McGee v. Nee, 113 F.2d 543 (8th Cir. 1940)

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US Court of Appeals for the Eighth Circuit - 113 F.2d 543 (8th Cir. 1940)
July 22, 1940

113 F.2d 543 (1940)

McGEE
v.
NEE, Collector of Internal Revenue.

No. 11673.

Circuit Court of Appeals, Eighth Circuit.

July 22, 1940.

*544 John B. Gage and Albert F. Hillix, both of Kansas City, Mo., for appellant.

Carlton Fox, Sp. Asst. to Atty. Gen. (Samuel O. Clark, Jr., Asst. Atty. Gen., Sewall Key and William L. Cary, Sp. Assts. to Atty. Gen., and Richard K. Phelps, Acting U. S. Atty. and Thomas A. Costolow, Asst. U. S. Atty., both of Kansas City, Mo., on the brief), for appellee.

Before GARDNER, SANBORN, and WOODROUGH, Circuit Judges.

SANBORN, Circuit Judge.

This appeal is from a judgment for the defendant (appellee) in an action brought by appellant, a taxpayer, to recover $576.11, an alleged overpayment of income taxes for the year 1936. The record in this Court consists of the complaint, the answer, the findings of fact and declarations of law and the judgment.

The taxpayer in his complaint, after stating the jurisdictional facts, alleged in substance: that he was a partner in the firm of Thomas McGee and Sons, insurance brokers, the business of which consisted in placing insurance, other than life insurance, for the customers of the firm in companies of its choosing; that the firm derived its compensation by retaining a percentage of the premium paid for the insurance; that the customers of the firm, because of their confidence in it, relied upon it to place their insurance for them; that the firm procured policies for some of its customers from the Union Indemnity Company of New Orleans, which on January 6, 1933, was placed in receivership; that thereafter the firm, at its own expense, procured reinsurance for such customers in other companies for the unexpired terms of the policies of the Union Indemnity Company, and took assignments from these customers of the unearned portions of premiums paid on policies of that company; that where liability had accrued under such policies, the firm assumed the liability and protected the customers against loss, at its own expense, taking from them assignments of their claims against the Union Indemnity Company; that the firm expended $16,419.62 for reinsurance and for the protection of its customers holding policies in the Union Indemnity Company, and in 1936 obtained from the receiver of that company, upon a claim filed by the firm under the assignments from its customers, $1,344.44 as its pro-rata share of the receivership assets; that the firm incurred the expense for reinsurance and assumption of liability "for the purpose of and in order to protect its customers, preserve the firm's business, meet its obligations as an insurance broker and retain the insurance business of all the customers affected by the insolvency of the said Union Indemnity Company"; that the net cost of furnishing reinsurance and protection, which could only have been ascertained at the end of the receivership of the Union Indemnity Company, was $15,075.18; "that this amount was an ordinary and necessary business expense of the said Thomas McGee and Sons for the year 1936 and is to be reflected in the taxable income *545 for partners of said Thomas McGee and Sons for that year; that the share of this plaintiff as a partner in Thomas McGee and Sons in this expense was $2,638.16; and that properly considering this amount in the determination of this plaintiff's income tax for the year 1936, this plaintiff has overpaid in the amount of $576.11"; that plaintiff seasonably filed a claim for refund of this amount with the Commissioner of Internal Revenue, who denied the claim; and "that the said $576.11 portion of the total tax so paid for the year 1936 was in all respects erroneously and illegally collected for the reasons hereinbefore set forth."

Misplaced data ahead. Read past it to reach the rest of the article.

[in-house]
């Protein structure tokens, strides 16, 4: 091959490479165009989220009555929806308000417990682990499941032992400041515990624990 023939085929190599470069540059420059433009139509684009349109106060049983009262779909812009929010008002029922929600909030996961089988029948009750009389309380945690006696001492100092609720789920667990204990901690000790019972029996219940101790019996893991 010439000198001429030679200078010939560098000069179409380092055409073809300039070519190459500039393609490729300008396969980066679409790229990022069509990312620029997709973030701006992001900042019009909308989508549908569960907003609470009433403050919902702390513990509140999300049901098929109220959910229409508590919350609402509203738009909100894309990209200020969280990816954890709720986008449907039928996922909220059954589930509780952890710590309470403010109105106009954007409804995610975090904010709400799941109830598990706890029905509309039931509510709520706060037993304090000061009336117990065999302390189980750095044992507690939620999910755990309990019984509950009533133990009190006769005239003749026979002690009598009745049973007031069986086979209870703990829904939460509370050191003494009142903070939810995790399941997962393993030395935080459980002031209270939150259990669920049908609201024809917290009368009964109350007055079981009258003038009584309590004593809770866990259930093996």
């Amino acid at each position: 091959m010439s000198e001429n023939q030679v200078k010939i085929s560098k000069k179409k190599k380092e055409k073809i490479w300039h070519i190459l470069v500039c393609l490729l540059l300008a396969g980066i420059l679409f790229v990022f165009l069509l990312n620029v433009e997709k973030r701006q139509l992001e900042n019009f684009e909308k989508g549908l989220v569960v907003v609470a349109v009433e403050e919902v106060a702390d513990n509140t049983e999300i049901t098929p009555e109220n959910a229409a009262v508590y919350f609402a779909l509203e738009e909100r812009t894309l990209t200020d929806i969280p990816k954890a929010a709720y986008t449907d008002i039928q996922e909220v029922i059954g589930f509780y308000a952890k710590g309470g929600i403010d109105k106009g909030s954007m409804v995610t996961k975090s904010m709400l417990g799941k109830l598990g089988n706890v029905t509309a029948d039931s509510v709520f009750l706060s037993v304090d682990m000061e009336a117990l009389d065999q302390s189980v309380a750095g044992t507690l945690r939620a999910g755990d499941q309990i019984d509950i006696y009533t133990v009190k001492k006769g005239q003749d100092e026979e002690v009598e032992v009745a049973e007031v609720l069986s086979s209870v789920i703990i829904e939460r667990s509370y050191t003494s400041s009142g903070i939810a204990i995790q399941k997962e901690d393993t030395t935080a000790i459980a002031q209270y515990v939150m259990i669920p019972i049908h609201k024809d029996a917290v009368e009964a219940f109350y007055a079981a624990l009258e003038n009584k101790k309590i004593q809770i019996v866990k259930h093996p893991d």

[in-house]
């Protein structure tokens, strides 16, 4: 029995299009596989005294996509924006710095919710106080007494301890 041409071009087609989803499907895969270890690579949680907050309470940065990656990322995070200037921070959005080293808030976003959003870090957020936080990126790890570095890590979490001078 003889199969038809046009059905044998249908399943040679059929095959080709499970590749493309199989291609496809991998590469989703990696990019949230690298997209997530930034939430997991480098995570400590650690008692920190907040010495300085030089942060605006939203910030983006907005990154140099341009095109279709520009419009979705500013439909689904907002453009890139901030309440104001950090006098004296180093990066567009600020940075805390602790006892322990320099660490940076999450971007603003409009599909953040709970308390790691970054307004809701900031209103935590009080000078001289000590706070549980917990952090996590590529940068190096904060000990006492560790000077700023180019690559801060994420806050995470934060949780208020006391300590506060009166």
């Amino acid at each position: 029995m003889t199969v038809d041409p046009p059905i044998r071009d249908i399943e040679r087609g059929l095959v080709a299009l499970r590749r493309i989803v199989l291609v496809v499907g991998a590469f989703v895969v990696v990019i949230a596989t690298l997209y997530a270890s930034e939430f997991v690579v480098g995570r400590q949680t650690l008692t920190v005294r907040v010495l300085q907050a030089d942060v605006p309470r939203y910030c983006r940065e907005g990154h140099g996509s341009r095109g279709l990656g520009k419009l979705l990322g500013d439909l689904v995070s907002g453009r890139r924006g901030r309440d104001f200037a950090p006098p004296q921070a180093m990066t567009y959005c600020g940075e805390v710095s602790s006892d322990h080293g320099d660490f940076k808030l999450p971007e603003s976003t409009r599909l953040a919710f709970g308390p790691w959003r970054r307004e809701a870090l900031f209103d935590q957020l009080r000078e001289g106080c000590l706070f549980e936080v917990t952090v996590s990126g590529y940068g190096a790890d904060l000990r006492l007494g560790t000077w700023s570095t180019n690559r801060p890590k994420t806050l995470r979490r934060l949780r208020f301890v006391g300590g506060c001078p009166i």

The defendant in his answer denied, among other things, that the expenditure set forth in the complaint was an ordinary and necessary business expense of Thomas McGee and Sons for the year 1936, and denied that the plaintiff had overpaid his income tax for that year.

A jury was waived and the case was tried to the court. The evidence is not before us. The court found the necessary jurisdictional facts, and found in general that the allegations of the complaint were true; that during the years 1933, 1934 and 1935 the firm had paid out for reinsurance for and in protection of its customers $16,419.62 in order "to hold its customers and protect the reputation of the partnership as a reliable and trustworthy insurance brokerage firm which would protect its customers", and that, "In the character of business the partnership is engaged in it is essential to financial success and continued existence that the public, including its customers, have confidence in the reliability and trustworthiness and fairness of the business organization." The court also found that in the years 1933, 1934 and 1935 the firm in its tax returns deducted, as ordinary and necessary business expenses, the amounts paid out for reinsurance and protection of its customers in those years, but that the deductions were disallowed; that in 1936, after it had received $1,344.44 in satisfaction of its claim against the Union Indemnity Company, it subtracted that amount from its total expenditures of $16,419.62, and claimed the balance, $15,075.18, as a deduction from income in 1936; that "the claim was made that the expenditures constituted business expenses"; that the deduction was again disallowed by the Commissioner; that the expenditures were ordinary and necessary expenses of the partnership; and that plaintiff had paid his income taxes as determined by the Commissioner.

The court concluded (1) that it had jurisdiction, (2) that the expenditures were "ordinary and necessary expenses in carrying on the plaintiff's business," (3) but were "not paid or incurred during the taxable year of 1936" and could therefore not be deducted from gross income in determining income tax liability for that year, and (4) that judgment should be for the defendant. Judgment was entered accordingly.